It’s not done until it’s done – delivering a Development Consent Order

March 6, 2024

A NIPA Matters conversation (28 February 2024) – summary by Ben Copithorne

Success comes in many shapes and sizes but, for major infrastructure, the job isn’t done until a project is commissioned, consented, constructed and operating. Projects predicated on ‘national need’ have not fulfilled their purpose until they have been built and started to deliver the benefits behind their business case.

To help address the challenges and questions a project faces as it moves from consenting to contracting, National Infrastructure Planning Association (NIPA) council member Amanda Pownall chaired a debate between leading voices from the contracting and construction sectors on ‘the challenges of delivering a Development Consent Order (DCO) on site’.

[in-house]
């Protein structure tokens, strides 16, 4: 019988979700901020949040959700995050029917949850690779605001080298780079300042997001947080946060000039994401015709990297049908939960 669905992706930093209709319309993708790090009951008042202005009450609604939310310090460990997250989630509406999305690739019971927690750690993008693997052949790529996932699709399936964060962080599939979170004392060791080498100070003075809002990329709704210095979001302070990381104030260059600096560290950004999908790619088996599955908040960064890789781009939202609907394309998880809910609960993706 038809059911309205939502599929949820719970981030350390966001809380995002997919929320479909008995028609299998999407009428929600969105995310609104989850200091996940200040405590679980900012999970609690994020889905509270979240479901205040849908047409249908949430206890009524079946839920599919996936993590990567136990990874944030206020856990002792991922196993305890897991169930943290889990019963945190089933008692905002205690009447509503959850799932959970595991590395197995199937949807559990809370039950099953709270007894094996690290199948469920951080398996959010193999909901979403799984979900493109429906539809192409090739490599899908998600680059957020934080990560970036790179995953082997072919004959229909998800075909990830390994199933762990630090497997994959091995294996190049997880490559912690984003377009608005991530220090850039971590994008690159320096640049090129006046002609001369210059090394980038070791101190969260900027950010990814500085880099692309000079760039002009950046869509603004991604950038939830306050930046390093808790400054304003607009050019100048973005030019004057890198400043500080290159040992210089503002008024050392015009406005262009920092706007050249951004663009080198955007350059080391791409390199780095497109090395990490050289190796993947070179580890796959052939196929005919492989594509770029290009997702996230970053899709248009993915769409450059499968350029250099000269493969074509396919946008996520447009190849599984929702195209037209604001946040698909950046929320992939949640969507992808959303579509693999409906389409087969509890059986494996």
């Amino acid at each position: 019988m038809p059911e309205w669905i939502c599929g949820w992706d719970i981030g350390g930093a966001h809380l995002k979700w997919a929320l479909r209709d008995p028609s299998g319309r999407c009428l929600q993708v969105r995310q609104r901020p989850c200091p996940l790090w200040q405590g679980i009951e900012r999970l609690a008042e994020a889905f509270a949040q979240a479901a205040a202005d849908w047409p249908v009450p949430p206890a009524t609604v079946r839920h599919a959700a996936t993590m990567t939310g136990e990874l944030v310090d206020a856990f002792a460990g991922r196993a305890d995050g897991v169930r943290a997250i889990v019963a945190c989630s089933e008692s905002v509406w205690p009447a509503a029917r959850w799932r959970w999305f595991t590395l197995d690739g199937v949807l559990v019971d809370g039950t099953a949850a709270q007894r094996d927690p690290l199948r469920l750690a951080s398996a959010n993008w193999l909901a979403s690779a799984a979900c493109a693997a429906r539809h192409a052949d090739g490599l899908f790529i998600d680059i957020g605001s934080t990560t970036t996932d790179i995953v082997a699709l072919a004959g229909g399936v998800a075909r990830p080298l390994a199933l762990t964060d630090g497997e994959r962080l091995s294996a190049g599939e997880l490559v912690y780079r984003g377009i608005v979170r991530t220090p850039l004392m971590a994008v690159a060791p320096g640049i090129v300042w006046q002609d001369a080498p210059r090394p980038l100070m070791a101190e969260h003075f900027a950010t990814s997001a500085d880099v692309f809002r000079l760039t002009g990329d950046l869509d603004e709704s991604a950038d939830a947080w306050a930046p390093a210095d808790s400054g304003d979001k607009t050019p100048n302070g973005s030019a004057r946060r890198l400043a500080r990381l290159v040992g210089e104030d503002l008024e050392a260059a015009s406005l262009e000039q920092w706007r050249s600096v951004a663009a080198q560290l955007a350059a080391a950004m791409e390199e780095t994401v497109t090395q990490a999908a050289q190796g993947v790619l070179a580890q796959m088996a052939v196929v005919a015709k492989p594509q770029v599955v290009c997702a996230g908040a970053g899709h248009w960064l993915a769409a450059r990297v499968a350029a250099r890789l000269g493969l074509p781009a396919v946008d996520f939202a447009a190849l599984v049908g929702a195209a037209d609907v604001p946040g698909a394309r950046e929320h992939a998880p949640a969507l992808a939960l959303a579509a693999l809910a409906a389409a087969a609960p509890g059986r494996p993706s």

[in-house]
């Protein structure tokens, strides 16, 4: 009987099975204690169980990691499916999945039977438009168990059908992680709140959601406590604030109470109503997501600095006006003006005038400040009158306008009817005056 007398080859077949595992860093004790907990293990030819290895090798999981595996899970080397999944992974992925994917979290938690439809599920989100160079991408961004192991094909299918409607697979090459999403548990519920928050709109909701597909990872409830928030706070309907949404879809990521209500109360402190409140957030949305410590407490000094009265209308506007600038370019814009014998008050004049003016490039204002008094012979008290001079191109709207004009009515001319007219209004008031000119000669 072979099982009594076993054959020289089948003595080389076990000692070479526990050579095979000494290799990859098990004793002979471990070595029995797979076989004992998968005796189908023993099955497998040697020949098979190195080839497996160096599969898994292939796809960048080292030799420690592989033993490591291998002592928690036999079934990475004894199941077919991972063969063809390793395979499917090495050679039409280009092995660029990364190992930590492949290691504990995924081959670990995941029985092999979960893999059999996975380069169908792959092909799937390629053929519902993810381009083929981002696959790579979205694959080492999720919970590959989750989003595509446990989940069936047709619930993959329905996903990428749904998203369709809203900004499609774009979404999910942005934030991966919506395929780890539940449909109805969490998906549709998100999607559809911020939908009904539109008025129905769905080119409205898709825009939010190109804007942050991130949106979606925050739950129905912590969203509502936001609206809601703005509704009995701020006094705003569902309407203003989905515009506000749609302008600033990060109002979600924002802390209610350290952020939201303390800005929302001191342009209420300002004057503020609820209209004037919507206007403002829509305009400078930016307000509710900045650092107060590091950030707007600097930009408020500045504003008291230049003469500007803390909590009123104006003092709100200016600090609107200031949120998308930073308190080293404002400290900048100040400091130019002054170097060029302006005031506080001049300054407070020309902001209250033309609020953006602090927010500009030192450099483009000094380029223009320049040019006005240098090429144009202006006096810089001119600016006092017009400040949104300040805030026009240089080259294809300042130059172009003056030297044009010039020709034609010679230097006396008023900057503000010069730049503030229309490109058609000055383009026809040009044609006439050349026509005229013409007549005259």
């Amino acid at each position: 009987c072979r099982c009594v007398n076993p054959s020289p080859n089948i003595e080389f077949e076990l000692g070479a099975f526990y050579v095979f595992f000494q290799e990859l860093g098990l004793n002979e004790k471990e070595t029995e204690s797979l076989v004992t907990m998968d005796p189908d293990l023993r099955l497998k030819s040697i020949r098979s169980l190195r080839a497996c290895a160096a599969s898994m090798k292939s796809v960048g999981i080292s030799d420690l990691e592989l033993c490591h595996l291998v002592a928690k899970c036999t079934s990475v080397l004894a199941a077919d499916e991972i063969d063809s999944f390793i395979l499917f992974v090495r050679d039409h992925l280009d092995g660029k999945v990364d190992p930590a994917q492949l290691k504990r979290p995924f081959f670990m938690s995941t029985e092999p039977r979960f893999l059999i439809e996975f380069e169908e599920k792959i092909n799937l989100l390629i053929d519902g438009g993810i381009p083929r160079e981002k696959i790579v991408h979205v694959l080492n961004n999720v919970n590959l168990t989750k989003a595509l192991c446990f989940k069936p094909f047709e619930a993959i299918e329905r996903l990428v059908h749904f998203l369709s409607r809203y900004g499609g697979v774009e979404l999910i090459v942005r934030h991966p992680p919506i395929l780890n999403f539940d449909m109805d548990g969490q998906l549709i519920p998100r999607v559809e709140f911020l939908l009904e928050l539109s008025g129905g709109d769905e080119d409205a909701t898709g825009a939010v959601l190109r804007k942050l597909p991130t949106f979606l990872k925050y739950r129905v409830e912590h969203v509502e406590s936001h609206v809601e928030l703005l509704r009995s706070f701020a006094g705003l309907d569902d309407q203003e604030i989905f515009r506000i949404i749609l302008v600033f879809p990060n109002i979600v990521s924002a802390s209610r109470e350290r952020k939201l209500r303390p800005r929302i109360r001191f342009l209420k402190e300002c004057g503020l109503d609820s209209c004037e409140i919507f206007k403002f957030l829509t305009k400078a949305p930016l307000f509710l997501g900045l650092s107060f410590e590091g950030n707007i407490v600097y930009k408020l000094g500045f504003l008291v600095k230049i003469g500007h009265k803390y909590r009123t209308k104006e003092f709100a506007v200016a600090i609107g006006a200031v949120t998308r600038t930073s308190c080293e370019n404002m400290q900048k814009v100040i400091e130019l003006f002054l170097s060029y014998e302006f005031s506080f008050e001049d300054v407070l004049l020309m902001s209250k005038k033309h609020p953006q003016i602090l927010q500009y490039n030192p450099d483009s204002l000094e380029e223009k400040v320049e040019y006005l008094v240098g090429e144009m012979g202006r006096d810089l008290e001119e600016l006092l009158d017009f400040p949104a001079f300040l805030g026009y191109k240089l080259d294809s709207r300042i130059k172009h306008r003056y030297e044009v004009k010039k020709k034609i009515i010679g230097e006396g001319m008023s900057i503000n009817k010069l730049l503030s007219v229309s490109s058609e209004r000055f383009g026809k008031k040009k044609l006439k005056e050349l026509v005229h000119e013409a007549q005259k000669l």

The starting point was that although consenting and contracting are arguably two sides to the same coin, they can sometimes feel separate and disconnected.

The premise was that ‘things could be better’ if the contracting parties were more embedded into the consenting process and into an overall end to end approach rather than a ‘let’s consent it and then let’s build it’ model, as can be the case, often with a clunky handover.

The main conclusion? That outcomes, quality, cost, and predictability are better when contractors are involved earlier. That Early Contractor Involvement (ECI) will reap a return.

‘They would say that wouldn’t they’, would be a fair question. So, let’s take a look at the arguments, evidence, examples and insights shared in the session which was attended online by some 80 guests.